Gundagai RSL sub-Branch Celebrates a Century of Service

Gundagai RSL sub-Branch Celebrates a Century of Service

This article was originally published in the Gundagai Independent on 28 May 2019, under the headline ‘RSL celebrates a century of service’. It is reproduced with kind permission.

When asked what the Gundagai RSL sub-Branch has done in and for Gundagai, president Jim Sharman sums it up with one word – service.

The sub-Branch celebrated its 100 year anniversary with a special dinner at the District Services Club on Saturday night [25 May] where members, past and present, dignitaries from near and far and community members reflected on a century of service, 100 years of looking after local veterans and their families.

Mr Sharman said the story of the Gundagai RSL sub-Branch is a good one, the characters in it having come from many varied backgrounds and experiences but meeting on common ground with a common purpose.

“Having served our country in the First World War, returning servicemen saw the need to support their comrades and families through some sort of organisation,” Mr Sharman said.

“As the government of the day was busy trying to rebuild the economy, post-war, and did not provide this support or understand of the needs of the men who had fought and were expected to return from war and pick up the lives they had left without difficulty, the Returned Services League (RSL) was formed to meet this need.”

The original Gundagai committee founded in April 1919, was president W.D. Oliver, vice presidents T.A. Fisher and C.S. Dale, secretary C. Weeks, treasurer J.U. Leask, and committee members G. Elliott, R. Crowe, J. Isaac, L. Boyton, and G. Greenwell. These men were also supported by many other returned servicemen.

Many families descended from these men still reside in the Gundagai area.

“Joining the RSL meant meeting monthly to talk about ‘secret men’s business’, much like the Masons, and many men belonged to both organisations,” Mr Sharman said.

“Having experienced the comradeship of service life, just meeting and talking to other men had a therapeutic effect, particularly for those who worked and lived in a solitary manner.

“Generally they could not, or would not talk about their experiences to their wives or family, as often they felt that the horrors they had experienced were better left buried in their memories, as their mates had been buried where they fell.”

In Gundagai, the RSL sub-Branch focused its activities on support for returned men and injured servicemen, war widows and their families. They also worked towards creating memorials such as ANZAC Grove and the Cenotaph, following the Second World War.

“As they were a new group they had no permanent base and initially met in a wool store built on this site. But they needed a permanent meeting place somewhere in Gundagai and eventually purchased the wool store and created the Gundagai Services Club which we are privileged to be using tonight,” Mr Sharman said.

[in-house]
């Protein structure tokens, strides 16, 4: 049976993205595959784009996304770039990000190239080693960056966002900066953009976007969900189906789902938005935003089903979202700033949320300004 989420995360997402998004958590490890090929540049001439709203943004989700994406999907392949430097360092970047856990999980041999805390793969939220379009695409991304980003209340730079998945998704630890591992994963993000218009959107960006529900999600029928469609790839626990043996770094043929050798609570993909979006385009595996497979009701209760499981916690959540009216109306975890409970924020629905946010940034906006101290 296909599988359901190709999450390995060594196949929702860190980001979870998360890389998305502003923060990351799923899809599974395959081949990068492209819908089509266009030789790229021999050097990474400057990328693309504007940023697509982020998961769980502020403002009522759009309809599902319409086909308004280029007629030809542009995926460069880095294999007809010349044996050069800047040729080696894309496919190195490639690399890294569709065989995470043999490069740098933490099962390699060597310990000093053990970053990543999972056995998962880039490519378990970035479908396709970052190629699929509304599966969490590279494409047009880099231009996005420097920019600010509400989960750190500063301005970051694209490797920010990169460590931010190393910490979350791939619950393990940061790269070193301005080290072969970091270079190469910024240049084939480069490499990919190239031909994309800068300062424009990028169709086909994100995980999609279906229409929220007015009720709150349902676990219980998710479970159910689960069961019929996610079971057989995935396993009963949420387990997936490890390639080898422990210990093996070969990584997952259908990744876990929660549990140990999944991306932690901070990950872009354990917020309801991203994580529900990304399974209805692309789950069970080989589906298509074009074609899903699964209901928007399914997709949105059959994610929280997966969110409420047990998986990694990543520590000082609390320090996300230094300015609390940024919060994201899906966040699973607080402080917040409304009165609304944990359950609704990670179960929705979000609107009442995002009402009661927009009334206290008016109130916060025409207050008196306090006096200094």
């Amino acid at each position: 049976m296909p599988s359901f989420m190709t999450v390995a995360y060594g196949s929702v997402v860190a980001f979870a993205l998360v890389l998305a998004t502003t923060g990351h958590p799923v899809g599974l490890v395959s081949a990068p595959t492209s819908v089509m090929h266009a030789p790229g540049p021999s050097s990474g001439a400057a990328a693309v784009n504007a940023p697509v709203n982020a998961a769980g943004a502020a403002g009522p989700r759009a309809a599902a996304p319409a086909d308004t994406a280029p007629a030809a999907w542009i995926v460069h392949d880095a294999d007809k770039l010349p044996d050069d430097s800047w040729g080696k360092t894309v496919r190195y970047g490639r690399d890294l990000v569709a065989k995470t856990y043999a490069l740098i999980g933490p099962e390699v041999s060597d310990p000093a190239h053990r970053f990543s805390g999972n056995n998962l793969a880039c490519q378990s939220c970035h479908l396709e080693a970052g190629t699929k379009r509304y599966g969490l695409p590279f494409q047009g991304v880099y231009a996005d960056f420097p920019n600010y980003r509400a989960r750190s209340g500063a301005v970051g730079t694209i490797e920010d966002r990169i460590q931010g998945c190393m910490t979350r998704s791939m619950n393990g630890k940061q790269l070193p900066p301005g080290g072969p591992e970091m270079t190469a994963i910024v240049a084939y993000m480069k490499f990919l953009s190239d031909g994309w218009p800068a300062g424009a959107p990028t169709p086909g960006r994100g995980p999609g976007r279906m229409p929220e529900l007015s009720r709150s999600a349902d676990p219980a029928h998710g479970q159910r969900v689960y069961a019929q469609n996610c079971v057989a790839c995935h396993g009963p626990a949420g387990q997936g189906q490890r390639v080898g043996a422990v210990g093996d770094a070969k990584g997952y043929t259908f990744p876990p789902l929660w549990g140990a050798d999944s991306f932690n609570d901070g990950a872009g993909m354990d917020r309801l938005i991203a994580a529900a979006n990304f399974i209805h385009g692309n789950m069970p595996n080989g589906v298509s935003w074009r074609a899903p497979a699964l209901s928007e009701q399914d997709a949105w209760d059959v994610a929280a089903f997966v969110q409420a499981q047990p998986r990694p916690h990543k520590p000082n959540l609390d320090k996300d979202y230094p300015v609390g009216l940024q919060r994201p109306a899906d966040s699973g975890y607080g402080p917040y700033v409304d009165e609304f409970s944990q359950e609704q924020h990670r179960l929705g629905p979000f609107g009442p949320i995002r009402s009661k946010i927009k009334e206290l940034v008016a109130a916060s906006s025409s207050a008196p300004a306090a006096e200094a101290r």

“We should thank the founding members and the committee of the sub-Branch for their foresight in creating this club, which does not just belong to the RSL, as most do, but was designed to be a community club, owned by the people of Gundagai.

“As they foresaw, with the passing of time, the community has taken a much larger role in the running of the club and it has become a central meeting place and hub for activities in the town.”

Over the past 100 years, the Gundagai RSL sub-Branch has been very successful in supporting and fighting for the rights of those who gave or risked their lives in defense of our way of life.

“During my time as president we have built on the work done by previous committees and supported the medical needs of servicemen and women through our local hospital, upgraded Anzac Grove, established Vietnam, World War II and Korean War memorials, supported the formation of a Light Horse unit, expanded our membership base and involved school children in our well-attended ceremonies,” Mr Sharman said.

“None of this would have been possible without our active and professional team of secretary Keith Wood, treasurer John Knight, vice president and memorials officer Richard Erkelens, Anzac Grove custodian Wayne Carthew, publicity and historic officer Lena Elphick, Parade Commander Jim McDonnell and our supportive, active members.

The RSL Auxiliary which, based on the information available, was formed not long after the sub-Branch, was also gratefully acknowledged on the night.

“People may not be aware that their initial fundraising activities included all catering at the club, such as weddings, parties and community celebrations. This was reduced to wakes only when contractors were signed up for the club dining room in the 1960’s,” said Sub-branch secretary and master of ceremonies Keith Wood.

“However, and unfortunately, this has kept the ladies busy over the years.

“Since formation, they have kept the sub-Branch financial so that we may conduct our ceremonial duties.”

Special guests on the night included Member for Cootamundra Steph Cooke, RSL NSW sub-Branch State vice president Ray James, who presented the 100 year service certificate, RSL Auxiliary State president Pauline James, RAAF Squadron Leader Rod Humphries and Lieutenant Colonel Roger McMurray, Commanding Officer, 1st Recruit Training Battalion, Kapooka.

RSL Gundagai 100 years

7th Light Horse Gundagai Troop members (from left) Wendy Lale, David Lale, Sandy McMillan, Aaron McMillan, Wes Leseberg, Danielle Leseberg, Kerrie Stewart and Joseph Roberts.

RSL Gundagai 100 years

Gundagai RSL Auxiliary members (from left) Bev Mellis, Kate Sharman, Lynn Lindley, Linda Wood, Valda Hindmarsh, Monica Reardon, State president Pauline Jones, Robyn Hockey, Pat Hartwig, Colleen Bourlet, Sheila Murray, Connie Luff, Kathy Reardon, Carmel Reardon, Liz Knight, and newest member Doug Hartwig.

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